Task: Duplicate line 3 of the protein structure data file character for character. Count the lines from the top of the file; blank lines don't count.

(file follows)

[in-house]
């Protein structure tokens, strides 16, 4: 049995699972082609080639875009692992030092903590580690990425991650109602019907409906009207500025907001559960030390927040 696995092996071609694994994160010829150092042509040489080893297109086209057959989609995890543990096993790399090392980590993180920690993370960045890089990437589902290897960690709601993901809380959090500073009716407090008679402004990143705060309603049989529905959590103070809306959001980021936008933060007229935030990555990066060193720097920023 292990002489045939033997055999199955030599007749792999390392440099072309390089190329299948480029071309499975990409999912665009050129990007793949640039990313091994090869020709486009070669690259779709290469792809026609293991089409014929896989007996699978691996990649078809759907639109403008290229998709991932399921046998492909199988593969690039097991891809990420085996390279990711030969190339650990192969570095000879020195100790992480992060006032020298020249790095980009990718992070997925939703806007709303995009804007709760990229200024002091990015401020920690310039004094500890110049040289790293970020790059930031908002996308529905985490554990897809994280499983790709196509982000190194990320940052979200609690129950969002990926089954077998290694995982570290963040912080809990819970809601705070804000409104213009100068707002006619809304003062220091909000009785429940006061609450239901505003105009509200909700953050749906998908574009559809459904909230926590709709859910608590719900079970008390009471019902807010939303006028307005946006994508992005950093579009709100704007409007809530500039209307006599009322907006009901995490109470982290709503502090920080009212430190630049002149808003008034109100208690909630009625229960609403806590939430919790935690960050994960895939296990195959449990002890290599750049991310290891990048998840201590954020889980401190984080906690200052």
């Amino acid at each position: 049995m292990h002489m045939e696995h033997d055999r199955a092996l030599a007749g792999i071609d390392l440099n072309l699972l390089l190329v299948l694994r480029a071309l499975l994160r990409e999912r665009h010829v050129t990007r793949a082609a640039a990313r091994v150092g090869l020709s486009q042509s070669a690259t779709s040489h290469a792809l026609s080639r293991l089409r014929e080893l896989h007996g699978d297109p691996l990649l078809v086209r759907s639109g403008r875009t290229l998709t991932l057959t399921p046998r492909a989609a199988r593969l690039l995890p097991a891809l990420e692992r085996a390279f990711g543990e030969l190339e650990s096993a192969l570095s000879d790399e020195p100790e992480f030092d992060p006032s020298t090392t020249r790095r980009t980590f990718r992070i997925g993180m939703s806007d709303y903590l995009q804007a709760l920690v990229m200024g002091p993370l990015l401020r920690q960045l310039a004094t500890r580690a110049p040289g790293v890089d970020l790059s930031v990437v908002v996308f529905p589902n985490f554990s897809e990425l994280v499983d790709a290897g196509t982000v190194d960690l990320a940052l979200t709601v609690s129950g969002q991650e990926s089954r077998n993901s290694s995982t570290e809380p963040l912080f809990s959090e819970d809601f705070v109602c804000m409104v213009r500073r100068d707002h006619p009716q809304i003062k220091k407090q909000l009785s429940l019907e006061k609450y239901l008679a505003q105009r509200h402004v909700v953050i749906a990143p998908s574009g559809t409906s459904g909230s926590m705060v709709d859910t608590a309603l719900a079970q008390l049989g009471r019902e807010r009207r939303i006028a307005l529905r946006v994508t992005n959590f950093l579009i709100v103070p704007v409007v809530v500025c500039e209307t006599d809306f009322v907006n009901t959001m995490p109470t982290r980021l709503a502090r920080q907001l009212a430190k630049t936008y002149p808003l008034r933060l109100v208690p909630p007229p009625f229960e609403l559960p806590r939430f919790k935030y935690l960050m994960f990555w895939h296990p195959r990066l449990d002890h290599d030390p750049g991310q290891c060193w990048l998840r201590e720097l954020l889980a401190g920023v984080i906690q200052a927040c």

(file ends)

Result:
């Amino acid at each position: 049995m292990h002489m045939e696995h033997d055999r199955a092996l030599a007749g792999i071609d390392l440099n072309l699972l390089l190329v299948l694994r480029a071309l499975l994160r990409e999912r665009h010829v050129t990007r793949a082609a640039a990313r091994v150092g090869l020709s486009q042509s070669a690259t779709s040489h290469a792809l026609s080639r293991l089409r014929e080893l896989h007996g699978d297109p691996l990649l078809v086209r759907s639109g403008r875009t290229l998709t991932l057959t399921p046998r492909a989609a199988r593969l690039l995890p097991a891809l990420e692992r085996a390279f990711g543990e030969l190339e650990s096993a192969l570095s000879d790399e020195p100790e992480f030092d992060p006032s020298t090392t020249r790095r980009t980590f990718r992070i997925g993180m939703s806007d709303y903590l995009q804007a709760l920690v990229m200024g002091p993370l990015l401020r920690q960045l310039a004094t500890r580690a110049p040289g790293v890089d970020l790059s930031v990437v908002v996308f529905p589902n985490f554990s897809e990425l994280v499983d790709a290897g196509t982000v190194d960690l990320a940052l979200t709601v609690s129950g969002q991650e990926s089954r077998n993901s290694s995982t570290e809380p963040l912080f809990s959090e819970d809601f705070v109602c804000m409104v213009r500073r100068d707002h006619p009716q809304i003062k220091k407090q909000l009785s429940l019907e006061k609450y239901l008679a505003q105009r509200h402004v909700v953050i749906a990143p998908s574009g559809t409906s459904g909230s926590m705060v709709d859910t608590a309603l719900a079970q008390l049989g009471r019902e807010r009207r939303i006028a307005l529905r946006v994508t992005n959590f950093l579009i709100v103070p704007v409007v809530v500025c500039e209307t006599d809306f009322v907006n009901t959001m995490p109470t982290r980021l709503a502090r920080q907001l009212a430190k630049t936008y002149p808003l008034r933060l109100v208690p909630p007229p009625f229960e609403l559960p806590r939430f919790k935030y935690l960050m994960f990555w895939h296990p195959r990066l449990d002890h290599d030390p750049g991310q290891c060193w990048l998840r201590e720097l954020l889980a401190g920023v984080i906690q200052a927040c």